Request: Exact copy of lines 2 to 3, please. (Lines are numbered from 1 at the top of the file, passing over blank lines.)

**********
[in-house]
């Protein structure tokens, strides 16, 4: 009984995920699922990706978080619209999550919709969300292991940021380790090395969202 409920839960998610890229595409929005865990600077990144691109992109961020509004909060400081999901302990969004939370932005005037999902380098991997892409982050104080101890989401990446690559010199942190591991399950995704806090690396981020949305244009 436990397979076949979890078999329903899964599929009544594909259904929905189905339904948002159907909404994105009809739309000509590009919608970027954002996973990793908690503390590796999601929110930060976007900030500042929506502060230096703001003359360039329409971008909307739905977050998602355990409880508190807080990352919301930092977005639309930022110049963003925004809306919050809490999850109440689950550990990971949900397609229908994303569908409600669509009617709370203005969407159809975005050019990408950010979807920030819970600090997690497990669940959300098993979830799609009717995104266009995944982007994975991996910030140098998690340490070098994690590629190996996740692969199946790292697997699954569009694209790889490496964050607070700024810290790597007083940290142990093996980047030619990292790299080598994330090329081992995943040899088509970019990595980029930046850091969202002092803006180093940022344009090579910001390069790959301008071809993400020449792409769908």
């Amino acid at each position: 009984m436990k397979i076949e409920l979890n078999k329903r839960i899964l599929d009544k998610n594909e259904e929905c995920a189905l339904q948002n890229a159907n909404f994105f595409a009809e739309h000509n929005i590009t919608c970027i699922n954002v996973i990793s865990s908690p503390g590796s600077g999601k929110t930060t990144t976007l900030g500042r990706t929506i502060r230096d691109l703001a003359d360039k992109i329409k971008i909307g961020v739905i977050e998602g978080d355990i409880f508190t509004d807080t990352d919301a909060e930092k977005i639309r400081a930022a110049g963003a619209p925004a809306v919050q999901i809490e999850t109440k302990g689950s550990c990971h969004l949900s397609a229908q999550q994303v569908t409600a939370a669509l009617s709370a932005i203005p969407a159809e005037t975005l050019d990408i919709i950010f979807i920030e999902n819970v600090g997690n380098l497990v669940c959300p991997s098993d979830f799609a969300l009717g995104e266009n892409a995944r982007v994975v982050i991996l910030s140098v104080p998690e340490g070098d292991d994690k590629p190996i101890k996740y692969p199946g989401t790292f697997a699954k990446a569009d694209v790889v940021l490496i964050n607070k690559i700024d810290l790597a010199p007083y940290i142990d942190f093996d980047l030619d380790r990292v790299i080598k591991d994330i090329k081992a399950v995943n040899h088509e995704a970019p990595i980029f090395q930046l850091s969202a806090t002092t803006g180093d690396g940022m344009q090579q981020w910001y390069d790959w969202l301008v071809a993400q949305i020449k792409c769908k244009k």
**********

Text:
């Protein structure tokens, strides 16, 4: 009984995920699922990706978080619209999550919709969300292991940021380790090395969202 409920839960998610890229595409929005865990600077990144691109992109961020509004909060400081999901302990969004939370932005005037999902380098991997892409982050104080101890989401990446690559010199942190591991399950995704806090690396981020949305244009 436990397979076949979890078999329903899964599929009544594909259904929905189905339904948002159907909404994105009809739309000509590009919608970027954002996973990793908690503390590796999601929110930060976007900030500042929506502060230096703001003359360039329409971008909307739905977050998602355990409880508190807080990352919301930092977005639309930022110049963003925004809306919050809490999850109440689950550990990971949900397609229908994303569908409600669509009617709370203005969407159809975005050019990408950010979807920030819970600090997690497990669940959300098993979830799609009717995104266009995944982007994975991996910030140098998690340490070098994690590629190996996740692969199946790292697997699954569009694209790889490496964050607070700024810290790597007083940290142990093996980047030619990292790299080598994330090329081992995943040899088509970019990595980029930046850091969202002092803006180093940022344009090579910001390069790959301008071809993400020449792409769908």
């Amino acid at each position: 009984m436990k397979i076949e409920l979890n078999k329903r839960i899964l599929d009544k998610n594909e259904e929905c995920a189905l339904q948002n890229a159907n909404f994105f595409a009809e739309h000509n929005i590009t919608c970027i699922n954002v996973i990793s865990s908690p503390g590796s600077g999601k929110t930060t990144t976007l900030g500042r990706t929506i502060r230096d691109l703001a003359d360039k992109i329409k971008i909307g961020v739905i977050e998602g978080d355990i409880f508190t509004d807080t990352d919301a909060e930092k977005i639309r400081a930022a110049g963003a619209p925004a809306v919050q999901i809490e999850t109440k302990g689950s550990c990971h969004l949900s397609a229908q999550q994303v569908t409600a939370a669509l009617s709370a932005i203005p969407a159809e005037t975005l050019d990408i919709i950010f979807i920030e999902n819970v600090g997690n380098l497990v669940c959300p991997s098993d979830f799609a969300l009717g995104e266009n892409a995944r982007v994975v982050i991996l910030s140098v104080p998690e340490g070098d292991d994690k590629p190996i101890k996740y692969p199946g989401t790292f697997a699954k990446a569009d694209v790889v940021l490496i964050n607070k690559i700024d810290l790597a010199p007083y940290i142990d942190f093996d980047l030619d380790r990292v790299i080598k591991d994330i090329k081992a399950v995943n040899h088509e995704a970019p990595i980029f090395q930046l850091s969202a806090t002092t803006g180093d690396g940022m344009q090579q981020w910001y390069d790959w969202l301008v071809a993400q949305i020449k792409c769908k244009k």